• The cover of the book The Jungle

    The Jungle

    In The Jungle, journalist Upton Sinclair exposes the harsh working conditions for immigrants in Chicago. It’s a grim read, but it was so powerful that it actually brought about reforms in the meatpacking industry. We love a novel with real-life consequences.

  • The cover of the book Beaten Down, Worked Up

    Beaten Down, Worked Up

    Longtime New York Times labor correspondent Steven Greenhouse takes the longview on the decline of worker power in the U.S., and shines a light on modern movements like #RedforEd and the Fight for $15, portraits of American workers at companies like GM and Uber, and histories of labor unions that empowered marginalized workers in big ways. Most encouragingly, he offers concrete solutions for reimagining worker power today.

  • The cover of the book Temp


    In Temp, Louis Hyman lifts the veil on the gig economy, making clear that it wasn’t ushered in by new apps like Uber but a series of deliberate choices made by consultants and CEOs as far back as the 1950s. Those post-war companies traded in long-term job stability for short-term profits—which could explain why you, like countless millennials, are scrambling for whatever gigs you can drum up to make ends meet. Hyman argues for a more inclusive future, but first we have to understand how we got here.

  • The cover of the book Cannery Row

    Cannery Row

    If your copy of The Grapes of Wrath is looking a little dog-eared, try Cannery Row instead. Set during the Great Depression, it’s made up of a series of vignettes of life in the cannery district. The avenue in Monterey, California, that inspired Steinbeck has since been renamed Cannery Row in tribute.

  • The cover of the book Give People Money

    Give People Money

    Universal basic income is a stipend given to every citizen to use as they will, and in this deeply reported book, Annie Lowrey of The Atlantic makes an unignorable case for how implementing such a policy would “end poverty, revolutionize work, and remake the world.” A global exploration backed up by expert accounts and personal stories of workers, Give People Money is one you don’t want to miss.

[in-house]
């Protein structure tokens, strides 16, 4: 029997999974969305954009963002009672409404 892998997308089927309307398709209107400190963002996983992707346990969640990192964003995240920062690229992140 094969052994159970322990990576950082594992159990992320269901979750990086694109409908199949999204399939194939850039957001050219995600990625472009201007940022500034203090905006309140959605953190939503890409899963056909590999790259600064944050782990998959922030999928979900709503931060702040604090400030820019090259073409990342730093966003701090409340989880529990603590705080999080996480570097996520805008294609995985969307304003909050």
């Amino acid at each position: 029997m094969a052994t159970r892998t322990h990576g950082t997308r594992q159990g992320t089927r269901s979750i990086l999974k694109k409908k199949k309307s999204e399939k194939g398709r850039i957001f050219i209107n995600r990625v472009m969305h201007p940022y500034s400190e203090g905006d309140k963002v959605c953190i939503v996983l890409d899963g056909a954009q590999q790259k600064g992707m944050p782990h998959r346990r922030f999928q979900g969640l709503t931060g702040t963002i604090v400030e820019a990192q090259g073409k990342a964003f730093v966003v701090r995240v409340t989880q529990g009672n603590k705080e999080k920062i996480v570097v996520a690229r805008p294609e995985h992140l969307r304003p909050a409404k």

• The cover of the book The Ambition Decisions

    The Ambition Decisions

    As journalists Hana Schank and Elizabeth Wallace were asked to make increasingly fraught decisions about work and family, they started to wonder how the women they’d graduated with were faring with the same questions. The Ambition Decisions is the culmination of interviews and data that contribute to the much-needed conversation about women’s ambition and the obstacles they face, complete with practical guideposts for forging ahead.

  • The cover of the book Bread and Roses

    Bread and Roses

    Milton Meltzer’s nonfiction, with its title taken from one of the union songs, is a great introduction to the history of the Labor Union. The book documents workers’ struggle in the wake of the Industrial Revolution, as they were forced unhappily from their specialties into mindless assembly lines.

  • The cover of the book The Pleasures and Sorrows of Work

    The Pleasures and Sorrows of Work

    Alain de Botton applies his trademark philosophical musings to the joys and pains of our working lives, exploring a range of occupations and what makes them either satisfying or soul-crushing. The San Francisco Chronicle called it “an intellectual acid trip without the stimulants,” which sounds like a perfect Labor Day weekend read.

  • The cover of the book "All Labor Has Dignity"

    "All Labor Has Dignity"

    This must-have collection gathers Dr. King’s speeches on labor rights and economic justice. From his addresses to labor unions in the 1960s to his historic “Mountaintop” speech, which was made in support of Black sanitation workers in Memphis, the words gathered here remain a striking call to action.

  • The cover of the book Sometimes a Great Notion

    Sometimes a Great Notion

    From the author of One Flew Over the Cuckoo’s Nest comes another modern classic, this time set in a small lumber town in Oregon in the midst of a bitter strike that turns the town on its head. The epic story that follows is the stuff of Greek legends, rooted in characters whose plight feels all too real.